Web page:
Bedlam (RKO 1946)
Bedlam, the last in the series of Val Lewton’s stylish horror films for RKO, and the producer’s last collaboration with Boris Karloff, was released on the 10th of May, 1946.
Starring opposite Karloff is Anna Lee, as the feisty reformer Nell Bowen, who determines to improve conditions and treatment of the inmates at the notorious asylum. Bedlam was inspired by William Hogarth’s A Rake’s Progress, and tells of the events occurring at a fictionalised version of London’s Bethlem Royal Hospital in the mid eighteenth century. Such was the series of paintings’ influence on the production that Hogarth was given a credit in Bedlam’s titles.
Sinister Sims: Boris Karloff as the evil apothecary general of Bedlam (RKO 1946)
Karloff plays the sadistic apothecary general, Master George Sims, who rules over the hospital with an iron fist, committing all manner of cruelty against the helpless inmates. Although the character is fictitious, it borrows heavily from the notorious head physician at the real Bethlem, John Monro.
In the film, Nell is the protégé and companion of of the aristocratic Lord Mortimer (Billy House) who reluctantly acquiesces to let Sims commit her in order to stop her expensive reforms. Believing the experience will break her, Sims leaves her at the mercy of the inmates, who he describes as being “fierce as wild bulls, untameable as flies, these have oft from strangers’ side snatched rapiers suddenly and done much harm”, a quote better known from the play, ‘The Honest Whore’ by Thomas Dekker and Thomas Middleton.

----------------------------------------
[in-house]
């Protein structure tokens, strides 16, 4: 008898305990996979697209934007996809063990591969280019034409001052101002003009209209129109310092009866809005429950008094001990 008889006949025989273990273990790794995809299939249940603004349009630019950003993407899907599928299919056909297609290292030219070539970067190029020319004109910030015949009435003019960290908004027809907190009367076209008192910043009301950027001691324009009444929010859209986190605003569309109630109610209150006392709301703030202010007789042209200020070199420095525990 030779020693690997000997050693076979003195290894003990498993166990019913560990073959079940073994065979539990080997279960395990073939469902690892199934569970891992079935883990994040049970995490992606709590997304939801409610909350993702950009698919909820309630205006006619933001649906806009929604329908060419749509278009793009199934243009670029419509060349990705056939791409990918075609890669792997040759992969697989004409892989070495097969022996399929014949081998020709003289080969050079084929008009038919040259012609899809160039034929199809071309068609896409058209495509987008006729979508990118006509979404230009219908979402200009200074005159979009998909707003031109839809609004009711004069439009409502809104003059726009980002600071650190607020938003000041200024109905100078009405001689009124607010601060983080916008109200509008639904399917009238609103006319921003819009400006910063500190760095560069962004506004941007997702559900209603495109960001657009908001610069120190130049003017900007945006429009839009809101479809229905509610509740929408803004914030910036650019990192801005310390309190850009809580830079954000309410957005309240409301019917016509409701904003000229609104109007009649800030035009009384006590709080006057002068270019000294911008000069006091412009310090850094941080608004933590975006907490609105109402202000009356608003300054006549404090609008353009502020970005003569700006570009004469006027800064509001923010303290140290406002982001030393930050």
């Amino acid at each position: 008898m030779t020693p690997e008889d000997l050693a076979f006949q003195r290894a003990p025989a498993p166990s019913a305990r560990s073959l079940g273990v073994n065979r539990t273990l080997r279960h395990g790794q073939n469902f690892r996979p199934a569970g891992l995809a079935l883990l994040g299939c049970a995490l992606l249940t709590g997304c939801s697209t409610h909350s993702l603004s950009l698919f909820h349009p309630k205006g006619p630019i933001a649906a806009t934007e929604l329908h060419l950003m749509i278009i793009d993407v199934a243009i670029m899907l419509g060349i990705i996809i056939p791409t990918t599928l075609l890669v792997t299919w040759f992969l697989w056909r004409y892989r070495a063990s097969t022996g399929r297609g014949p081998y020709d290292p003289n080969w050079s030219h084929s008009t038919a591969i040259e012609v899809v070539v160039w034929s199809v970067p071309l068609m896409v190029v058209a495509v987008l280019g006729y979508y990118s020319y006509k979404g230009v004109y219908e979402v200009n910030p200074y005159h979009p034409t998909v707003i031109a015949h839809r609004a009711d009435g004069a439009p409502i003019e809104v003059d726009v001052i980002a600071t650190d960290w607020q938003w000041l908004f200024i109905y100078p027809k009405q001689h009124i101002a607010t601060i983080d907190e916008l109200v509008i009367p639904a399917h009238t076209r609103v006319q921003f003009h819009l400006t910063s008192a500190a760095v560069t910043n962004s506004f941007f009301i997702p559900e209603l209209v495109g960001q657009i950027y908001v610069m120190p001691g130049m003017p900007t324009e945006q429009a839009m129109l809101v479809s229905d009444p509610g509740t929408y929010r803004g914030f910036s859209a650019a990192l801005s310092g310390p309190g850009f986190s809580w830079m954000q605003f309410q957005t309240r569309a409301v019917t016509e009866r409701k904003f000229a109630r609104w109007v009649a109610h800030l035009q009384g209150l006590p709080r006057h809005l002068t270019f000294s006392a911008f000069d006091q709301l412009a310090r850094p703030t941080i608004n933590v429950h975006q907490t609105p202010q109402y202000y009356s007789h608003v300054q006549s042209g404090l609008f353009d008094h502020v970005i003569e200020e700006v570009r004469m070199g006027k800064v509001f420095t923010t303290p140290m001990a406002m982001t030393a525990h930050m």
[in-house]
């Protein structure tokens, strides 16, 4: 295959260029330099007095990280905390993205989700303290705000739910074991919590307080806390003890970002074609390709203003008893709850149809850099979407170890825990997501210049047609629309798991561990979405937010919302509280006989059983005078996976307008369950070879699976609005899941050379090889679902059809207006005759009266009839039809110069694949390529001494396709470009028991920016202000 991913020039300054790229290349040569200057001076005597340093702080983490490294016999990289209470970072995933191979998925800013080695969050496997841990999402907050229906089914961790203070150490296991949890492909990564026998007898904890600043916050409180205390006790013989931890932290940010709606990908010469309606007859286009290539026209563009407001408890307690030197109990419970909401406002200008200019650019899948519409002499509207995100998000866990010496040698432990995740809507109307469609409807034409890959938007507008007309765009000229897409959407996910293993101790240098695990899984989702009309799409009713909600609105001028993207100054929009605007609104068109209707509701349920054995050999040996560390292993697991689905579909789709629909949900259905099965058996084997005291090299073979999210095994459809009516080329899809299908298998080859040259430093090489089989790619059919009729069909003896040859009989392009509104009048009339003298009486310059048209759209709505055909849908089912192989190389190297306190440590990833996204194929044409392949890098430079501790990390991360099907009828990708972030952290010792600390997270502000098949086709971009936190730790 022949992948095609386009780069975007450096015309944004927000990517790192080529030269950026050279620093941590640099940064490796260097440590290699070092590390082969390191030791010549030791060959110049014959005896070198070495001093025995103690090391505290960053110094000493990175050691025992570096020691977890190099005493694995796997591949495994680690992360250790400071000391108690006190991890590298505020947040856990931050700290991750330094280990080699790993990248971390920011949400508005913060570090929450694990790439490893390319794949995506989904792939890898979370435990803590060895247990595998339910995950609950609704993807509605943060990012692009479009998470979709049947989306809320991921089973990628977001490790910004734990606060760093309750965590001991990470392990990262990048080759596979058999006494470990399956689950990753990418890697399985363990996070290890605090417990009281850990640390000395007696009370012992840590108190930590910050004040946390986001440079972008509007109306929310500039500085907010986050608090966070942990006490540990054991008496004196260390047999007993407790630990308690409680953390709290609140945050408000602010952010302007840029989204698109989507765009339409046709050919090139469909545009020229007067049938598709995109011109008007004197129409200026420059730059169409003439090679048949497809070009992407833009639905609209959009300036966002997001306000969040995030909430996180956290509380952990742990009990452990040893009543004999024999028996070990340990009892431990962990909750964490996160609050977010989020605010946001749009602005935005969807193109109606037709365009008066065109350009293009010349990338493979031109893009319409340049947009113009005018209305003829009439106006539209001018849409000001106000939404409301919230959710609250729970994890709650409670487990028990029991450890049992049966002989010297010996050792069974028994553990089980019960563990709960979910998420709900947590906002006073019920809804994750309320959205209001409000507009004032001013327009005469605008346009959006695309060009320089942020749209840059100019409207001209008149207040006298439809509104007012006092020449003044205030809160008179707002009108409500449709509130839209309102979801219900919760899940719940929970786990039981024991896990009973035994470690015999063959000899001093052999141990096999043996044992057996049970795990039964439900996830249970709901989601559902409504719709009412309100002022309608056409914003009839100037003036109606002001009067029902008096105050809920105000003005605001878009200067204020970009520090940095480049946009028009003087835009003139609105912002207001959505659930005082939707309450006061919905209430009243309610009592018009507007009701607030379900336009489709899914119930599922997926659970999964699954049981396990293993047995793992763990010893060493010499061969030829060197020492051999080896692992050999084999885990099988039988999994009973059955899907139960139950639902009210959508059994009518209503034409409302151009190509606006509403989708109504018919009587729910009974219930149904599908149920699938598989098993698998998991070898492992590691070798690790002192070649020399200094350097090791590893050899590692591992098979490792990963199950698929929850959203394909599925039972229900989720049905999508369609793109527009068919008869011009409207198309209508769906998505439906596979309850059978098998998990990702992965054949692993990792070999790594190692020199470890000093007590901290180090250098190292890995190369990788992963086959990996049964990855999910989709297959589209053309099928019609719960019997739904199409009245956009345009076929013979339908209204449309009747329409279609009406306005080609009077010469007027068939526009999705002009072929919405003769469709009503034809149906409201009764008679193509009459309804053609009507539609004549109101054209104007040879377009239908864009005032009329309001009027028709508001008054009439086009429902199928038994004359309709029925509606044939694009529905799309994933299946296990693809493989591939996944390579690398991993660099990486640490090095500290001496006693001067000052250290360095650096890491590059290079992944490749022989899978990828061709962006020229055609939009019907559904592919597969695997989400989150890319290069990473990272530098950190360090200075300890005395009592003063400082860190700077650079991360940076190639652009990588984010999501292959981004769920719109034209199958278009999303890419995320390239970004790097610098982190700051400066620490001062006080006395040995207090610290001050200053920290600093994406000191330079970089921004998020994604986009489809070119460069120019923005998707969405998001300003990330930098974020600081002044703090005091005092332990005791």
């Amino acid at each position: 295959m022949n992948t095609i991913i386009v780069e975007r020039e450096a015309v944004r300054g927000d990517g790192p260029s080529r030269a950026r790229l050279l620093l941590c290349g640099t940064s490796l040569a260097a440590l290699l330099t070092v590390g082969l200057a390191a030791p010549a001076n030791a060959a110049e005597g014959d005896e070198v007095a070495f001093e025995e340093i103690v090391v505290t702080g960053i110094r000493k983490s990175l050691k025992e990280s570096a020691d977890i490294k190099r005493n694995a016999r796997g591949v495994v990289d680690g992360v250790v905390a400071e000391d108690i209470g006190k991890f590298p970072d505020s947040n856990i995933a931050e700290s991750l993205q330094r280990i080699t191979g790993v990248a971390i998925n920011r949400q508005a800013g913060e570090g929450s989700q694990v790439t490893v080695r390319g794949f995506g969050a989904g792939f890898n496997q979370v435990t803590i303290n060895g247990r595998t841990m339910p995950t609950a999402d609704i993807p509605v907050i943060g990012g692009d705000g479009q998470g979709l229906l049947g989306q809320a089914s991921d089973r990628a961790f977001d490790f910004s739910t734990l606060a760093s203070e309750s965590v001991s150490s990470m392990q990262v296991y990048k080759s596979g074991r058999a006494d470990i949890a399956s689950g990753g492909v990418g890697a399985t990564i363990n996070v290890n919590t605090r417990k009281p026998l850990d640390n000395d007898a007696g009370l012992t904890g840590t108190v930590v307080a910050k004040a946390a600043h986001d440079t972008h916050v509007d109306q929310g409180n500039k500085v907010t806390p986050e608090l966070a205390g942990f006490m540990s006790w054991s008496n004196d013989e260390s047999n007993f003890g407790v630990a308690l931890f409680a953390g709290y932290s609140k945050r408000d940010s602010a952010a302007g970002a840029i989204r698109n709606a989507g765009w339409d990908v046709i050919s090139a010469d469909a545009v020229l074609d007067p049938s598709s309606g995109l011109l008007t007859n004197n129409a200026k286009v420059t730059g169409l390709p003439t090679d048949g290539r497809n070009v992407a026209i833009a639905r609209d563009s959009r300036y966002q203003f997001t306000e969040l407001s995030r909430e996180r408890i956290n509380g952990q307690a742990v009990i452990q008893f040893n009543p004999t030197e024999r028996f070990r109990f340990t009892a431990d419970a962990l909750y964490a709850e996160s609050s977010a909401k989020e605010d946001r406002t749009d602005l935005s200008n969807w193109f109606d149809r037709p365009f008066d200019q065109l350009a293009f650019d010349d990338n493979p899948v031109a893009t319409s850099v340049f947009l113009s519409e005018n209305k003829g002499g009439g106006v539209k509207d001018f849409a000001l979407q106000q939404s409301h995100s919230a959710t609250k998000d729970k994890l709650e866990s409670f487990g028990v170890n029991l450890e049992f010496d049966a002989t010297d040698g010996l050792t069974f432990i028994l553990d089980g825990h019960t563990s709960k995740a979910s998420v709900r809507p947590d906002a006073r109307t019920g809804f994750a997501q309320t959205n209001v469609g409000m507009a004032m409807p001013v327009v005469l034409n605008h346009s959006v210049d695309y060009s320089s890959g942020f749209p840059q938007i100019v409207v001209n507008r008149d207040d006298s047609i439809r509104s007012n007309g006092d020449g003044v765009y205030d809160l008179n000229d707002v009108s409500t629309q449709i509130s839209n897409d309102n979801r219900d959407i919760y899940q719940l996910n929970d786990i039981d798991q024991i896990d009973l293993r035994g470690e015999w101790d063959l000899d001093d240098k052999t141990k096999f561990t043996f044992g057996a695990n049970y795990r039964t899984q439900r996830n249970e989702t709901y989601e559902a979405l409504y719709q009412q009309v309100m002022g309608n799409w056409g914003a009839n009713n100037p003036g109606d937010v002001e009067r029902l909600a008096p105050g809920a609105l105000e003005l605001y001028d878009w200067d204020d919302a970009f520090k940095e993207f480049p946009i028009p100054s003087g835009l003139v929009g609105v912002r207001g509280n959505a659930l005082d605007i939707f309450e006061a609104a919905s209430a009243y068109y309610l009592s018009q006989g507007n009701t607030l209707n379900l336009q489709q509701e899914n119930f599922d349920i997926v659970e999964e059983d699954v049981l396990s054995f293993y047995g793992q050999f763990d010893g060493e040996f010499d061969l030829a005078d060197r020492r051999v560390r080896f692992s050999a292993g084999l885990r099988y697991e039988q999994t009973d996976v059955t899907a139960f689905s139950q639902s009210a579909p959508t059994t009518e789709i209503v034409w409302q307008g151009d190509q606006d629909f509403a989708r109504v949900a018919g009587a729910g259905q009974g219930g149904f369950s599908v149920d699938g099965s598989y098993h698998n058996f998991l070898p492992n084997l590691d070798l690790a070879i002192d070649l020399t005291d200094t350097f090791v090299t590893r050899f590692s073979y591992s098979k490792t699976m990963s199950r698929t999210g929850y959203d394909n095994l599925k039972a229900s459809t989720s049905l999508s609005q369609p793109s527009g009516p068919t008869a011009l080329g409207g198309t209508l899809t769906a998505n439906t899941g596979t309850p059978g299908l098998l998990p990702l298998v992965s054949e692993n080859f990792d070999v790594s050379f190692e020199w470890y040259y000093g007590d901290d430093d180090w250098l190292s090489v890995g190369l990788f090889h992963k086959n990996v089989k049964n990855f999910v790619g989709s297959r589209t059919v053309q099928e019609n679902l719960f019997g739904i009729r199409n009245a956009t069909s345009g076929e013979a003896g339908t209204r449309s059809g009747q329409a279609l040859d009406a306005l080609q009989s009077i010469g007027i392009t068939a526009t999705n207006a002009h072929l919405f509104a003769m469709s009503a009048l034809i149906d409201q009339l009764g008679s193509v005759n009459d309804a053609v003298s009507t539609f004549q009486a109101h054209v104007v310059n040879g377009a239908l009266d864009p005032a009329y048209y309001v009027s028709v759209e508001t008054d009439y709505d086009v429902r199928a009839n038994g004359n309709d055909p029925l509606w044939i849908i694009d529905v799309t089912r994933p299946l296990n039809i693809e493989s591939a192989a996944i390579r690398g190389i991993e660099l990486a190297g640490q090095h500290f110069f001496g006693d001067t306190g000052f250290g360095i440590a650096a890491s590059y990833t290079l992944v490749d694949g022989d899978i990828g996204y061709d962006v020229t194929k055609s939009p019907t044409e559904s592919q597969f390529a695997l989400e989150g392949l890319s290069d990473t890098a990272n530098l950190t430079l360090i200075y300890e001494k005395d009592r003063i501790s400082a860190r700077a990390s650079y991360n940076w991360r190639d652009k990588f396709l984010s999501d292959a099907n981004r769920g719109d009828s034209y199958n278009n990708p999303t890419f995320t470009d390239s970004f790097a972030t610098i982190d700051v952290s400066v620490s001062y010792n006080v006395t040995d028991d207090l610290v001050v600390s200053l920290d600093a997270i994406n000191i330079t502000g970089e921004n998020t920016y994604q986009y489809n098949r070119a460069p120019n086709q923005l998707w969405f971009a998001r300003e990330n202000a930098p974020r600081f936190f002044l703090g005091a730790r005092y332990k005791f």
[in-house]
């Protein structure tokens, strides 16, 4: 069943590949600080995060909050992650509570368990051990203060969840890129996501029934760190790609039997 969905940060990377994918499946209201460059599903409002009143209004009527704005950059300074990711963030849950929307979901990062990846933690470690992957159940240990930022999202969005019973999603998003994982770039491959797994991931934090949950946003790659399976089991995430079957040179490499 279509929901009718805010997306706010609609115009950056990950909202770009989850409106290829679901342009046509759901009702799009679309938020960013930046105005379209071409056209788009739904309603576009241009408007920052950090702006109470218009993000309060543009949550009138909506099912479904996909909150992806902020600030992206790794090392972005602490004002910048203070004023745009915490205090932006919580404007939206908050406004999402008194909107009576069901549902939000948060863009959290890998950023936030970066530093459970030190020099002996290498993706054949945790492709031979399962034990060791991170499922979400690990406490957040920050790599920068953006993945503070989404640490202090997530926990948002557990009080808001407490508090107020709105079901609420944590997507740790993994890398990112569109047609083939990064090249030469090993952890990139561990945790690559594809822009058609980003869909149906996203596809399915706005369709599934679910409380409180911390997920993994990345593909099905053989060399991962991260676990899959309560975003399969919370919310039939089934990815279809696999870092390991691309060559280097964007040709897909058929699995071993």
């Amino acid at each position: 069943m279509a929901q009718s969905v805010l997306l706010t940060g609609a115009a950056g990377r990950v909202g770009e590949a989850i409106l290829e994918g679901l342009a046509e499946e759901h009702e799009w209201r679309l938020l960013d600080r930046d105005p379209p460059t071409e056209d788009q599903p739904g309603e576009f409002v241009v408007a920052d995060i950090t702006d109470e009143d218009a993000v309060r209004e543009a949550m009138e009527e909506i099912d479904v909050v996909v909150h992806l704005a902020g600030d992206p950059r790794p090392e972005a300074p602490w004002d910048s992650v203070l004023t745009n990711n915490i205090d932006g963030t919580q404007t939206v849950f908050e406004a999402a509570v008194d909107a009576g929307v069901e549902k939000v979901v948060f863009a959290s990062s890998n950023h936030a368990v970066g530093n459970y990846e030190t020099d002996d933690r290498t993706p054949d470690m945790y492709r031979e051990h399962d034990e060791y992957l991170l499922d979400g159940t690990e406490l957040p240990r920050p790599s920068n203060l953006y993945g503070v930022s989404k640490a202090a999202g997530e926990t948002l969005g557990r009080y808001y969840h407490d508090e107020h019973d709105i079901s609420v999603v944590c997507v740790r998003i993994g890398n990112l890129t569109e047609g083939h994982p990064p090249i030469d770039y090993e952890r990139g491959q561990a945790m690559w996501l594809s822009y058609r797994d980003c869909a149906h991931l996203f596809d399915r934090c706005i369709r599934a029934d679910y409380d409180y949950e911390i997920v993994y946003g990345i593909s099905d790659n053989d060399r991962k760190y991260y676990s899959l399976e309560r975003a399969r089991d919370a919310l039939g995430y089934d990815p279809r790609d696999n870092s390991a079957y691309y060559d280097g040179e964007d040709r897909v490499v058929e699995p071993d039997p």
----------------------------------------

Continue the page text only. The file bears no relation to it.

Asylum seeker: Nell Bowen (Anna Lee) meets inmate Dan the Dog (Robert Clarke) after requesting Master George Sims (Boris Karloff) shows her round Bedlam (RKO 1946).
As Nell defies Sims and enlists the help of politician John Wilkes (Leland Hodgson) and the Quaker Hannay (Richard Fraser), he determines to stop her once and for all by administering his strongest ‘cure’. The “loonies” however have other ideas, and Sims gets his final comeuppance as the day is saved by their own rough justice.
Controversial and contentious in its day, Bedlam still packs a stylish punch decades later. It is Lewton story-telling at his best, carefully crafting the screenplay under the pseudonym of Carlos Keith in collaboration with director Mark Robson. In this, as in each of the RKO classics in which he starred, Karloff excels himself, wringing every last vestige of character out of the accomplished writing. As the evil Sims he lights up the screen, and it is clear to see why he revelled in these stark, psychological and melodramatic thrillers more than in Universal’s unsubtle monster staples. He has fine support, too, from the competently challenging Anna Lee, right through to the wickedly delightful Elizabeth Russell as Mistress Sims, Nell’s antipathetic replacement.
Advocating a touch of Charles Dickens’ welfare reforms, Bedlam tells us how things were in the relatively dark ages of the mid-1700s and, although it seems a million miles away from what could happen today, for this reason is an important piece of social history.